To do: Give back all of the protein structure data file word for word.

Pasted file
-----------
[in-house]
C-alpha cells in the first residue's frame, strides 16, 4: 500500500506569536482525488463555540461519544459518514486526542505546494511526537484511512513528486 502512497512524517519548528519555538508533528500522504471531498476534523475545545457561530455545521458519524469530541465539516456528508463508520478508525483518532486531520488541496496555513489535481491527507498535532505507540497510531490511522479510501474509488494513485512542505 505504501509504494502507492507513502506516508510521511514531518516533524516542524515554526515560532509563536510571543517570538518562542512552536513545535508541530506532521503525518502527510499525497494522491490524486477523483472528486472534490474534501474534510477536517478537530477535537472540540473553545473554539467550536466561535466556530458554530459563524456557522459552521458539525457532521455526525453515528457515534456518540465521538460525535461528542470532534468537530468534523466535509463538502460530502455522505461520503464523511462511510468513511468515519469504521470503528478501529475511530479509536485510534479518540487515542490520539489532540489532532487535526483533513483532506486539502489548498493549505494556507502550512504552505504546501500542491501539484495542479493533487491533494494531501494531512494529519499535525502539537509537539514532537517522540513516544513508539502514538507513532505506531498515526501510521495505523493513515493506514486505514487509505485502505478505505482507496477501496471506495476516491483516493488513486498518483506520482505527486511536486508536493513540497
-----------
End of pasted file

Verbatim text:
[in-house]
C-alpha cells in the first residue's frame, strides 16, 4: 500500500506569536482525488463555540461519544459518514486526542505546494511526537484511512513528486 502512497512524517519548528519555538508533528500522504471531498476534523475545545457561530455545521458519524469530541465539516456528508463508520478508525483518532486531520488541496496555513489535481491527507498535532505507540497510531490511522479510501474509488494513485512542505 505504501509504494502507492507513502506516508510521511514531518516533524516542524515554526515560532509563536510571543517570538518562542512552536513545535508541530506532521503525518502527510499525497494522491490524486477523483472528486472534490474534501474534510477536517478537530477535537472540540473553545473554539467550536466561535466556530458554530459563524456557522459552521458539525457532521455526525453515528457515534456518540465521538460525535461528542470532534468537530468534523466535509463538502460530502455522505461520503464523511462511510468513511468515519469504521470503528478501529475511530479509536485510534479518540487515542490520539489532540489532532487535526483533513483532506486539502489548498493549505494556507502550512504552505504546501500542491501539484495542479493533487491533494494531501494531512494529519499535525502539537509537539514532537517522540513516544513508539502514538507513532505506531498515526501510521495505523493513515493506514486505514487509505485502505478505505482507496477501496471506495476516491483516493488513486498518483506520482505527486511536486508536493513540497